The ninth of a series of jaunts in the key of white. This week: the second half of a walk on Omand’s Creek from the Assiniboine River to Brookside Cemetery.
Passing through the concrete conduit beneath the Sargent Street bridge marks something of a transition point for the frozen Omand’s Creek. Behind me, the landscape has been commercial with big box stores, parking lots, hotels and busy roads lining the straight-jacket course of the creek as it makes its way south to the Assiniboine River. Ahead is all industrial. And my passage upstream this warmish winter afternoon all the more challenging.
It starts with a (thankfully) rare instance of the creek being paved over. Suspended above me is a parking lot, a vast concrete ceiling propped up on a grid of spindly concrete posts and beams. Down here, it is a sinister crawl space, Omand’s Creek relegated to inconvenience. To think that this might have been the creek’s fate elsewhere had brighter minds not intervened with the establishment of Bluestem Nature Park.
The ice down here does not look safe and, for the first time, I must temporarily leave the creek and climb up to Empress Street. From this perspective the parking structure looks to be no more than another lot fronting an insipid strip of industrial development. So much wasted human effort for such an ugly, ill-advised addition to the cityscape. So much contempt for the scraps of nature below.
Past the parking lot, I return to the creek. I am definitely on my own now. There are no human tracks. Last year’s reeds, stiff and golden brown, clog my path. The snow is deep and wet. Moving forward is a sweaty challenge.
I pass alongside a large grassy hill rising high above the city’s flat landscape. This is Westview Park, a small refuge from my industrial surroundings. From its glorified peak are panoramic views in all directions. But the park itself has a decidedly industrial heritage. More commonly known as Garbage Hill, it is just that, a landfill that operated from 1875 to 1948 before becoming a park in 1960.
Past here, the surrounds are more overtly industrial: a drywall factory on one side and a grocery distribution centre on the other. The industrial sheds of a steel fabricator appear just before I pass under Saskatchewan Avenue and the heavy timbers of a rail spur line. The creek suddenly bends to the west and just as suddenly bends once more to return to its due north path.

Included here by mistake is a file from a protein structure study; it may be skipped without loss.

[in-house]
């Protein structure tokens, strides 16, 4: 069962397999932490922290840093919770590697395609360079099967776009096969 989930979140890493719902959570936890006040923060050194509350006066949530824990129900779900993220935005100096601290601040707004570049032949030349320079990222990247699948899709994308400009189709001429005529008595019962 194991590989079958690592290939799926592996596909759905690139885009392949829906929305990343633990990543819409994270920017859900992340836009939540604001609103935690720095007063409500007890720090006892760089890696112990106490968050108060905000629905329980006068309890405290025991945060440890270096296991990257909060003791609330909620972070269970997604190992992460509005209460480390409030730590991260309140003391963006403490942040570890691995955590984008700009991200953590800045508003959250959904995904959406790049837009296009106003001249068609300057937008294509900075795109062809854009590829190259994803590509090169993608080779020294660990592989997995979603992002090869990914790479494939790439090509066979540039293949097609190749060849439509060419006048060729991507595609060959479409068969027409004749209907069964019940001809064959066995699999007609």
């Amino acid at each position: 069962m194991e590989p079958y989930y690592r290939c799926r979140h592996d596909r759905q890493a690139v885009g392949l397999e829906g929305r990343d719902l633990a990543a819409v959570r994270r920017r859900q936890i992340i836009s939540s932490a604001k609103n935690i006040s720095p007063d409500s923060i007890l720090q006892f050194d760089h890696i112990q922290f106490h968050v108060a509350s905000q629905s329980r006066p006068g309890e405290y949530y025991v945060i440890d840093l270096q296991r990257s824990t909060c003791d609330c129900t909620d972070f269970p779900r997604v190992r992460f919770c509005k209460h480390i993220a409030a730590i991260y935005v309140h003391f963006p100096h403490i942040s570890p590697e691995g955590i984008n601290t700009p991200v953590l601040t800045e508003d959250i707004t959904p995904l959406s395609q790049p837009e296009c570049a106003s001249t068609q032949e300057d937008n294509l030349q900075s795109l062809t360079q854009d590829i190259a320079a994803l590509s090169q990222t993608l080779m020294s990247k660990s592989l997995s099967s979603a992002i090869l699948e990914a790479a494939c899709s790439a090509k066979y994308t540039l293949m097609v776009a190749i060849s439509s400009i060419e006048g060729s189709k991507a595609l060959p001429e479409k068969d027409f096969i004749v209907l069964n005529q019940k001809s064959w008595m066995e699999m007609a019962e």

There is a mechanical precision to the course of Omand’s Creek, one drawn on a drafting table in an engineer’s office rather than prescribed by the vagaries of nature. An early map, Plan of the Settlement on Red River, as it was in June 1816, shows a scraggly Catfish Creek, as it was then called, winding its way in a southeasterly direction to the Assiniboine River (or the Ossiniboyne River or Western Branch of the Red River, according to the map). Catfish Creek was later renamed Omand’s Creek, after John Omand (1823-1905), who lived near its mouth. By 1946, City maps show a much different path for Omand’s Creek. Other than having the same meeting point at the Assiniboine River, the course of Catfish Creek in 1816 is completely different from that of Omand’s Creek in 1946. Since 1946, the creek’s route has been modified even further, being aligned ever more closely to the grid of streets closing in around it.
I’m heading north on that most recent realignment. The creek is broader, a flat expanse of clean, white, deep snow. The heavy industries hang back from the gently sloped banks, giving it—and me—room to breathe. A parkland, so-to-speak, surrounded by super-scaled tin sheds, rusting machines and gantry cranes. Then the creek turns left and due west. The trail is getting tough now. The snow is deep. I can feel my thighs ache with every laboured step. In places, the bullrushes are thick, forcing me to battle my way through or give up and climb the steep bank to circumnavigate a particularly impenetrable patch. A number of bridges cross overhead. Most tunnels I can navigate, hunched over. A few are just too low. I must climb up and over.